Although a playful conscious dominates the storyline, Cyberdimension is intent on letting its mechanics mimic MMO tenet. Largely, combat is competent, with the girls pummeling recognizable Neptunia opponents with real-time based attacks. There’s the requisite combos, guards, and with a bit of precise timing, a parry to confront adjacent foes. An arsenal of range-based attacks are easily dispensed, whether players are using a mouse and keyboard or a controller. Mirroring the ambiance of many massively multiplayer games, players won’t be surveying the screen for hit boxes or targetable body parts. Even when using the game’s lock-on system, it’s more prudent to flail away at enemies, as you vigilantly monitor your health meter for the occasional replenishment.

Some of this stems from 4 Goddesses’ artificial intelligence, which can be a bit uneven. Although each CPU adheres to her team role and confronts nearby creatures, pathfinding is uneven, resulting in the girls frequently teleporting to your location. Currently, there are a few anomalies present that affect online play. One of the oddest ones emerges when a host is killed, which can drop the remaining party member from the game, instead of switching duties to another player.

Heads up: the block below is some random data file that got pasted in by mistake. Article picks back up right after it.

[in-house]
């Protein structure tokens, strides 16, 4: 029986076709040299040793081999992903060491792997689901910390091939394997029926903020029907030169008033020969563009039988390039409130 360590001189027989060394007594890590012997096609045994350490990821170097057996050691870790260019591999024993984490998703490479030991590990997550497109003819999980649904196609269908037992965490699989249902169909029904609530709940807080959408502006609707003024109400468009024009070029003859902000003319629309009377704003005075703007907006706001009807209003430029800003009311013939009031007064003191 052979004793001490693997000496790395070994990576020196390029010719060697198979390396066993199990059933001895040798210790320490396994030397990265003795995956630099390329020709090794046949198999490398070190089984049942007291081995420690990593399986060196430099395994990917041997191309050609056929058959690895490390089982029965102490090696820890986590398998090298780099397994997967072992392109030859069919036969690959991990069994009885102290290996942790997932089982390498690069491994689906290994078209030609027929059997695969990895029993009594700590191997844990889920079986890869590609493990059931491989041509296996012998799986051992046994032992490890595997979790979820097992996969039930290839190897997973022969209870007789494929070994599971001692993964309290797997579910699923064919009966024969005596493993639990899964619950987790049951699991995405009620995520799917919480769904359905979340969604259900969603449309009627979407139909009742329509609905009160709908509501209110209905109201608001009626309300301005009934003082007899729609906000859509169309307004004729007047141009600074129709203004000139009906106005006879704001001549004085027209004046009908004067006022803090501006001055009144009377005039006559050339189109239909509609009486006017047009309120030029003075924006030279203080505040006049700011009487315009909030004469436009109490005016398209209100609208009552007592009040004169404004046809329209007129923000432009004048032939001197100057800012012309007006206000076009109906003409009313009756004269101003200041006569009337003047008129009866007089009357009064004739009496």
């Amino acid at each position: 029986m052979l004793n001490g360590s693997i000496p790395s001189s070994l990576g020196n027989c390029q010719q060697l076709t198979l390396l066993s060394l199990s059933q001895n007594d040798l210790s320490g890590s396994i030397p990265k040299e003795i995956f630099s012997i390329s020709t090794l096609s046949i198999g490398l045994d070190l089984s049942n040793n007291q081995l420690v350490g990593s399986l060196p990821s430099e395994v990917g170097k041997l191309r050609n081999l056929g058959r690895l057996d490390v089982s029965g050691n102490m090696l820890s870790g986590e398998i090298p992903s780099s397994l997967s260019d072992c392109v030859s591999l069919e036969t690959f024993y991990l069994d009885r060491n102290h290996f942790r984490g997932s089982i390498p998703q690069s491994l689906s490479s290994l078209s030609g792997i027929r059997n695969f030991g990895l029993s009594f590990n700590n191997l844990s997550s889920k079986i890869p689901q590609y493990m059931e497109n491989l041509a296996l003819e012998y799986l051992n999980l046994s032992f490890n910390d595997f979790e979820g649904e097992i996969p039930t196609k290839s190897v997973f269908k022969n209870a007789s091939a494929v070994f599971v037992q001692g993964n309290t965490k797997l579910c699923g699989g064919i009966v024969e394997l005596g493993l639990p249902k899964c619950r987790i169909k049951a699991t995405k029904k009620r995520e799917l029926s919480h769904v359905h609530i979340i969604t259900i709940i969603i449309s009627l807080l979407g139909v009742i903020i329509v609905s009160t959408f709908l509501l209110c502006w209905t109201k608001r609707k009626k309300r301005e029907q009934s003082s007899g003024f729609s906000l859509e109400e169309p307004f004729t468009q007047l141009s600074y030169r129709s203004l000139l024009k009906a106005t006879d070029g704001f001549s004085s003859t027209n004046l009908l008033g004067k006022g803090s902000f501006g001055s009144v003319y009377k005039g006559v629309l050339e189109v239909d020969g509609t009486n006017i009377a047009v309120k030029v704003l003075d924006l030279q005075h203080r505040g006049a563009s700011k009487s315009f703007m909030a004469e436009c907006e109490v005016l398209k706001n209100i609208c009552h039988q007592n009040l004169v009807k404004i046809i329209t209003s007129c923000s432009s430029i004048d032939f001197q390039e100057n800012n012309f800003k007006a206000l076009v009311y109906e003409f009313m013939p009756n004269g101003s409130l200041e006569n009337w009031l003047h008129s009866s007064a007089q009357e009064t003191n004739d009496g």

But if you do decide to play solo, know that the individual game deemphasizes the synergy between classes. As such, the intensity of boss battles is muted, with little of the frantic energy that forces complete cooperation between party members. On the upside, you won’t have to face the little quirks of online matches, such as the rubber-banding of non-hosting participants, which can be a bit bothersome.

While 4 Goddesses Online’ combat is competent, the overarching incentive for progress could have used a boost of creativity. Sure, all the essential details are present and efficiently handled, with all town functions conducted through a scrolling-screen populated by chibi avatars. And while the girls make allusion to the rudimentary nature of guild jobs, where age-old pastimes like collection and killing dominate, the title still forces players to complete these straightforward assignments. On the upside, you can complete multiple objectives in a single run, which helps to make the title’s twenty-five hour play time avoid feeling too padded.

Visually, Cyberdimension’s utilization of the fourth iteration of the Unreal Engine allows for graphical opulence. Both the CPU units and Candidates look great, both in normal and HDD Form, moving with a new level of fluidity. While Neptunia games are often chastised for asset recycling, fans will be pleased to know that the game’s art has been redrawn, diminishing any sense of visual fatigue. On the downside, the game’s initial load time is a bit long and 2D Live is no longer used for dialog sequences. Without transitional facial expression and the customary jiggle, the cinematics aren’t as charming; fortunately, Idea Factory International’s localization is spot-on, capturing the mischievousness of the banter.  Credit should also be given to Erabareshi’s opening theme, “Picon de Metafiction” as well as Fuki’s closer, “Log Out Shinaide” which are some of the best music heard in the franchise to date.